Here were some other claims regarding the benefits of Gunjah:


  • Destroys phlegm
  • Expels flatulence
  • Induces costiveness
  • Sharpens the memory
  • Increases eloquence
  • Acts as a general tonic



Quotes from the Mukzun-ul-Udwieh


The author of the Mukzun-ul-Udwieh, further informs us:


‘The leaves make a good snuff for deterging the brain; the juice of the leaves applied to the head as a wash, removes dandrin and vermin; drops of the juice thrown into the ear allay pain, and destroy worms or insects. It checks diarrhoea; is useful in gonorrhoea; restrains seminal secretions, and is diuretic. The bark has a similar effect.’ [sic]


‘The powder is recommended as an external application to fresh wounds and sores, and for causing granulations; a poultice of the boiled root and leaves for discussing inflammations, and cure of erysipelas, and for allaying neuralgic pains. The dried leaves bruised and spread on a castor oil leaf cure hydrocele and swelled testes.’ [sic]



Evil and Deplorable Consequences


O’Shaughnessy did not only rave about the potential benefits of Cannabis, but he also noted shared the proposed negative effects. He doubted the alleged aphrodisiac powers along with many of the other suggested deplorable results. The eventual evil consequences of indulgence included:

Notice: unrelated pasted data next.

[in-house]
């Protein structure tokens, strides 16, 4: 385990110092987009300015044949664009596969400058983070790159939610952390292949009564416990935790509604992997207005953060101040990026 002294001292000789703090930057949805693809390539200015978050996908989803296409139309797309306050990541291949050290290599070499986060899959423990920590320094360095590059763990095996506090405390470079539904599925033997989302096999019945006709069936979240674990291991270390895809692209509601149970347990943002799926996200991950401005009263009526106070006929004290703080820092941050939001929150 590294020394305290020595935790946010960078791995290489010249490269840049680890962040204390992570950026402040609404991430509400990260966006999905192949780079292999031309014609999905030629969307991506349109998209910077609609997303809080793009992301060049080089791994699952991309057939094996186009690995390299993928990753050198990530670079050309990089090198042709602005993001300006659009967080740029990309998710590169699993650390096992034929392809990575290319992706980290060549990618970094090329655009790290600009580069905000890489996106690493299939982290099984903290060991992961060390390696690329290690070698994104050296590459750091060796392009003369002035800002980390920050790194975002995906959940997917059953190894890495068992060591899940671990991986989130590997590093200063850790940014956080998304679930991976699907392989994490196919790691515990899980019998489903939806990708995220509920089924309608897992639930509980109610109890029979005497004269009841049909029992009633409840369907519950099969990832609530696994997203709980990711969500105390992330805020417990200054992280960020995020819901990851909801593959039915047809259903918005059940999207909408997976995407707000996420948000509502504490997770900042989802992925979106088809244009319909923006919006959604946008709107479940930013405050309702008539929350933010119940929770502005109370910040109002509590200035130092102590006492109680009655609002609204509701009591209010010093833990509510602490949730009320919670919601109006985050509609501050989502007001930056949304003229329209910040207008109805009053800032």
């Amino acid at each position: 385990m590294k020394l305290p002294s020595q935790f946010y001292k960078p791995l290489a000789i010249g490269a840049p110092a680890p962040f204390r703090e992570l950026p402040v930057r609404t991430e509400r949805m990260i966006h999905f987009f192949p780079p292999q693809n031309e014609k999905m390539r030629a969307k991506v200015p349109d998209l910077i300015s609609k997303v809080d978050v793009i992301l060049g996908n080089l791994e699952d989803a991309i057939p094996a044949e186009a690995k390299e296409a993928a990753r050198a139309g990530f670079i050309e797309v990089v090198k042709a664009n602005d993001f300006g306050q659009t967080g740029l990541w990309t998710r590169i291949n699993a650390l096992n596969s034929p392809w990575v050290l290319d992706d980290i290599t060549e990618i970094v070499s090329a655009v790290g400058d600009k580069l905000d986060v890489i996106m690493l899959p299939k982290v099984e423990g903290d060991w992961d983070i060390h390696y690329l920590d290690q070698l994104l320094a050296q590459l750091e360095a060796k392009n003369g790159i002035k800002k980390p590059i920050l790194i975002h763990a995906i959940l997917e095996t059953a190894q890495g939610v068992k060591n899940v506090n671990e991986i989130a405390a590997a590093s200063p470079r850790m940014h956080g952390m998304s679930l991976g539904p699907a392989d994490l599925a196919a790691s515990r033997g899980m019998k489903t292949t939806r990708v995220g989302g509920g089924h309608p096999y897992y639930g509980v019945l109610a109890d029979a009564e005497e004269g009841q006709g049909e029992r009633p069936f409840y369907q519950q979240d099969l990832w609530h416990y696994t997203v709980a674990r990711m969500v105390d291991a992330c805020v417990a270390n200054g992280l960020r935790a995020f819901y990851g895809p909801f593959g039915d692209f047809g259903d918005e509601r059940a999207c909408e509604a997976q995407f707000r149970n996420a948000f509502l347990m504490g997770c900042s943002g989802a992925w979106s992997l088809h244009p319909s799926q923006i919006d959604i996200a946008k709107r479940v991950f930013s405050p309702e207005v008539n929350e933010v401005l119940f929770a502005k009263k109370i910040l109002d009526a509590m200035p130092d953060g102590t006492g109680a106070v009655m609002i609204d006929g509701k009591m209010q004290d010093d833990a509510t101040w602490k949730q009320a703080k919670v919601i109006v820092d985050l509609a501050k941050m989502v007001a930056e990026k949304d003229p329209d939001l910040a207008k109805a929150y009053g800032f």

• weakness of the digestive organs
  • flatulency and indigestion
  • swelling of the limbs and face
  • change of complexion
  • diminution of sexual vigour
  • loss of teeth
  • heaviness
  • cowardice
  • depraved and wicked ideas
  • skepticism in religious tenet
  • licentiousness and ungodliness
  • diseases of the lungs
  • dropsy
  • death
  • and other deplorable results



Finishing Up


There are some wonderful insights that we can learn from historical claims like the ones above. Both the helpful and harmful proposed effects have been beneficial in guiding scientific inquiry into Cannabis. In the future, I will discuss what scientific research has found regarding the effects of Cannabis. We will find out where these historical figures were on to something, or way off base. Thanks for reading!


Arnold Warkentin